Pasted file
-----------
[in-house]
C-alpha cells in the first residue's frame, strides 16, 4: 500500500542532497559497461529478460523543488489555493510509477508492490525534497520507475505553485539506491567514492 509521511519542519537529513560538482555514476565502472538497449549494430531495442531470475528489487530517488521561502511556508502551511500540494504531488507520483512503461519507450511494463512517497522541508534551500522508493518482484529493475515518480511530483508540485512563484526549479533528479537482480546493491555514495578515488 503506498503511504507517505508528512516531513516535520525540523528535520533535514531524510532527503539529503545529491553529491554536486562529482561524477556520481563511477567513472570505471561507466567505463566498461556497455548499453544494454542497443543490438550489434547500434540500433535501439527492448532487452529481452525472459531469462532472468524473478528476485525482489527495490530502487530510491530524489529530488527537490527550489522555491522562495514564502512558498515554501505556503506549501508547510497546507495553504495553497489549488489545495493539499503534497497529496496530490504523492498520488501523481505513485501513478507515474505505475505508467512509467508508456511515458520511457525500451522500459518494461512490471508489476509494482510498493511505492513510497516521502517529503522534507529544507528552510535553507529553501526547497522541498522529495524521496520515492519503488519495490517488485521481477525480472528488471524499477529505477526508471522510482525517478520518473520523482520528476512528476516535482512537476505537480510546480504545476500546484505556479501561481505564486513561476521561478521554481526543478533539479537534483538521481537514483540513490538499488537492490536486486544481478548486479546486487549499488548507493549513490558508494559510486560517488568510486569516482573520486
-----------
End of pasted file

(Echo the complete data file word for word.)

[in-house]
C-alpha cells in the first residue's frame, strides 16, 4: 500500500542532497559497461529478460523543488489555493510509477508492490525534497520507475505553485539506491567514492 509521511519542519537529513560538482555514476565502472538497449549494430531495442531470475528489487530517488521561502511556508502551511500540494504531488507520483512503461519507450511494463512517497522541508534551500522508493518482484529493475515518480511530483508540485512563484526549479533528479537482480546493491555514495578515488 503506498503511504507517505508528512516531513516535520525540523528535520533535514531524510532527503539529503545529491553529491554536486562529482561524477556520481563511477567513472570505471561507466567505463566498461556497455548499453544494454542497443543490438550489434547500434540500433535501439527492448532487452529481452525472459531469462532472468524473478528476485525482489527495490530502487530510491530524489529530488527537490527550489522555491522562495514564502512558498515554501505556503506549501508547510497546507495553504495553497489549488489545495493539499503534497497529496496530490504523492498520488501523481505513485501513478507515474505505475505508467512509467508508456511515458520511457525500451522500459518494461512490471508489476509494482510498493511505492513510497516521502517529503522534507529544507528552510535553507529553501526547497522541498522529495524521496520515492519503488519495490517488485521481477525480472528488471524499477529505477526508471522510482525517478520518473520523482520528476512528476516535482512537476505537480510546480504545476500546484505556479501561481505564486513561476521561478521554481526543478533539479537534483538521481537514483540513490538499488537492490536486486544481478548486479546486487549499488548507493549513490558508494559510486560517488568510486569516482573520486